“We had a kind of streetwise attitude, I suppose,” Sheahan offers. “We didn’t see the business side of the music as something lost in the mists of the air. You had to keep a close eye on it. I’ve seen some young kids who signed a record deal, and when they’d get their royalty statement, there would be feck all left.”
John Sheahan finally called time on The Dubliners at the age of 73. Since then, he’s been busily collaborating, gigging, writing poetry and wood carving.
“It’s funny, but I think my creativity went into words for a few years,” he smiles, recounting his first foray into the world of poetry. Fiddle Dreams was published in 2015 by Dedalus Press, an intimate collection of poems and lyrics. “You start looking at things from a different perspective. You’re an observer outside something that you were enclosed in before.”
He was 60 before he wrote his first poem. The time was right, he figures.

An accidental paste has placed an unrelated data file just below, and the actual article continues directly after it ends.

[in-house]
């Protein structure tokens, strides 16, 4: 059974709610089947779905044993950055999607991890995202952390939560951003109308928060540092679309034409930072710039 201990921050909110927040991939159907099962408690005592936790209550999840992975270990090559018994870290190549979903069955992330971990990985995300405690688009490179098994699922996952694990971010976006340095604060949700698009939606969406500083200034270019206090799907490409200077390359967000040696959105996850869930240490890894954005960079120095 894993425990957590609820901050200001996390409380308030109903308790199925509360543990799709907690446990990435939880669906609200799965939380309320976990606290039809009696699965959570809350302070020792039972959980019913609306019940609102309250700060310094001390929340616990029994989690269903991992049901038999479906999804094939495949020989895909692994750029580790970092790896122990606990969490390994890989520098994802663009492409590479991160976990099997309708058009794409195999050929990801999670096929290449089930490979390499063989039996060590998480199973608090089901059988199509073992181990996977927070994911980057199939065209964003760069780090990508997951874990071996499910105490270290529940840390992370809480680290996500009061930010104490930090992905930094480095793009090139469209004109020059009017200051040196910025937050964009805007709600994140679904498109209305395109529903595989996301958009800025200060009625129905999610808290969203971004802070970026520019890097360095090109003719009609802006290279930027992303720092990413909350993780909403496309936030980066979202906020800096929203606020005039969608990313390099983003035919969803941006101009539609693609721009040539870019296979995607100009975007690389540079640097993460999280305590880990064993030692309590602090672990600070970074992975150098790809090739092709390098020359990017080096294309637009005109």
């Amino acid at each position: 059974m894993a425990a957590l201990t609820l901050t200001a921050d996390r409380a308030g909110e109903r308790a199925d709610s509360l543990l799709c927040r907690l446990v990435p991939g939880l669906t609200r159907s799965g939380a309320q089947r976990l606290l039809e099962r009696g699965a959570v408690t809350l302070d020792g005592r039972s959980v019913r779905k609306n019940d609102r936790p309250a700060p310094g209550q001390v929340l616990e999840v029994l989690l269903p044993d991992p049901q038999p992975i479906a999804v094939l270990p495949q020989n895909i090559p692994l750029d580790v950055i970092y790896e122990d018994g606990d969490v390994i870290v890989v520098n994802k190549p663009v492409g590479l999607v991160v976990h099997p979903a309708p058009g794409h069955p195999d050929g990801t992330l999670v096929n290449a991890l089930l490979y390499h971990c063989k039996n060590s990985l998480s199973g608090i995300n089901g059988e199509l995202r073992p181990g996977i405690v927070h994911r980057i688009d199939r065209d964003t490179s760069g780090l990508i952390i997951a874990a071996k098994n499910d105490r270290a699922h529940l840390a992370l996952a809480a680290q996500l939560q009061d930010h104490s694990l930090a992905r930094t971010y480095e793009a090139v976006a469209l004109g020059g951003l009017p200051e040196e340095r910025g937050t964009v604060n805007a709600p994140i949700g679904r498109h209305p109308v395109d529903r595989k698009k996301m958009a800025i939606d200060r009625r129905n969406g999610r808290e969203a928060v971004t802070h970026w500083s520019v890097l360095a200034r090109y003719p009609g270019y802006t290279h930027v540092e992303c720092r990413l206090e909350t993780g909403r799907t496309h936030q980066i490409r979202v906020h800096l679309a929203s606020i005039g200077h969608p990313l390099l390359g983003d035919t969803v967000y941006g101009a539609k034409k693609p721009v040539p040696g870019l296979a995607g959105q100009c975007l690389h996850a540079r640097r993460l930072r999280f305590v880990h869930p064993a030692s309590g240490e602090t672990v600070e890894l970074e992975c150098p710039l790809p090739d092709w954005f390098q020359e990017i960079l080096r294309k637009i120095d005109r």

“I was probably subconsciously building up images and ideas up to the age of 60,” Sheahan surmises. “If I’d started earlier, I wouldn’t have much to say, lack of experience.”
Although he missed the camaraderie of life on the road “a little bit”, Sheahan found himself encountering a whole new circle of friends through poetry.
“Very generous people: poets,” he notes with one of his many ready smiles. “At first I felt uncomfortable among them, and would say, ‘I’m only an amateur.’ But one of them said to me: ‘Sure, we’re all amateurs when we start a new poem on a blank page.’ Those were very encouraging words. And through poetry, I met people I’d never have met otherwise, like Seamus Heaney and Michael Longley: when Michael and I meet, we usually compare beards.”